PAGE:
How to deal with COVID stress syndrome: 

Now that we’ve identified the many sources of stress brought on by the pandemic, here are some strategies to assist you to cope:

1. Be more gentle with yourself: High-stress situations may bring out the best and worst in individuals. While some argue that now is a good time to focus on yourself and become the best version of yourself, it is fine if you are moving at a slower rate than others. Furthermore, remember that it is okay to have breaks and take a deep breath. Don’t be too harsh on yourself if you want to spend the day watching your favourite movie and playing with your pet.

2. Do things you love: Setting time in your busy schedule to do fun activities will help you relieve stress, improve your mood, and broaden your social network. Taking some time to do things you are deeply passionate about will help you briefly forget your obligations, stay present, and perform self-reflection.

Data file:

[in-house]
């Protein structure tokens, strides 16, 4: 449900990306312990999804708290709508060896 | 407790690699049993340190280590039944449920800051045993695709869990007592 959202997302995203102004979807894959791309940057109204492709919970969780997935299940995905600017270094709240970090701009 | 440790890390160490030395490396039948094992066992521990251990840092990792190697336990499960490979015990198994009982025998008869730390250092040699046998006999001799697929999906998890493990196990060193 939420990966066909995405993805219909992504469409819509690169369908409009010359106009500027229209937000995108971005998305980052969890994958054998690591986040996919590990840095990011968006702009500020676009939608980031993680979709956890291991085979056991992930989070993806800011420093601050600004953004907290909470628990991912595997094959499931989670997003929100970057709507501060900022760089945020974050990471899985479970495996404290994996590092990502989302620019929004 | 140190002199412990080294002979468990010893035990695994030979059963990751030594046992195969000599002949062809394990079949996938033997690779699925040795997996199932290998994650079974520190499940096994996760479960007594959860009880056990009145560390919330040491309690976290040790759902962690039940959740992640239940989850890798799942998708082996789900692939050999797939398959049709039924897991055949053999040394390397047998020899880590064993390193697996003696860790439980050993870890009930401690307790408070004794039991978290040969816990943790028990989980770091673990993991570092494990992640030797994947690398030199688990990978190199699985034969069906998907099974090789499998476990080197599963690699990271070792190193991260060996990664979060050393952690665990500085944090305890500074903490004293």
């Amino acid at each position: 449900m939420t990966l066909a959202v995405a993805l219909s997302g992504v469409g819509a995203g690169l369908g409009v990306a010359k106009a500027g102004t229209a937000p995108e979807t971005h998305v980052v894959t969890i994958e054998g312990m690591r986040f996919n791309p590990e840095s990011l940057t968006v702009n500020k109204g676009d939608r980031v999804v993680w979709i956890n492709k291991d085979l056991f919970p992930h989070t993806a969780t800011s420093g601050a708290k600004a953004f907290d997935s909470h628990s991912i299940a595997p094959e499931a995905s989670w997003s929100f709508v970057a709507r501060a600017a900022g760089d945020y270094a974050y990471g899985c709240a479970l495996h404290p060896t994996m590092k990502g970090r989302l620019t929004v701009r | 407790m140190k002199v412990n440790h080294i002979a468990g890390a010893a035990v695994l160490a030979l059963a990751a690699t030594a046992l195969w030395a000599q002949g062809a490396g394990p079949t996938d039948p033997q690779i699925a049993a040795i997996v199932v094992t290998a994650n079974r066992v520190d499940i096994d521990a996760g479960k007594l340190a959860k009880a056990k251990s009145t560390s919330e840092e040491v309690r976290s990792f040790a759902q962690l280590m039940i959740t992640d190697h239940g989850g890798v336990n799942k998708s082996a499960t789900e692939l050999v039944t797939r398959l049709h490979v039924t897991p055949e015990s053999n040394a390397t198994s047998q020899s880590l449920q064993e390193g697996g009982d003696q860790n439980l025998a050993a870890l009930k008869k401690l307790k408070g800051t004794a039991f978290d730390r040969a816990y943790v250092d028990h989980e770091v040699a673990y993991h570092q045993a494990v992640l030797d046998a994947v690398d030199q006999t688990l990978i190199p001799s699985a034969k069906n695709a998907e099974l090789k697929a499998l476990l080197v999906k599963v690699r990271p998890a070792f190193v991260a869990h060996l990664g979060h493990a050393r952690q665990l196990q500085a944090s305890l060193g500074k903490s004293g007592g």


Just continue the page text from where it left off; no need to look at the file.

3. Spend some time outside: Nature will elicit a wide range of good feelings, including tranquillity, joy, and creativity. Not only that but going out to get some fresh air can also help you with your overall focus. The nature connection is also related to reduced levels of poor mental health, namely lower levels of sadness and anxiety.

4. Consume healthier meals: A nutritious, well-balanced diet can improve your ability to think clearly and feel more awake. It also helps with concentration and attention span. 

5. An insufficient diet, on the other hand, can cause tiredness and poor decision-making.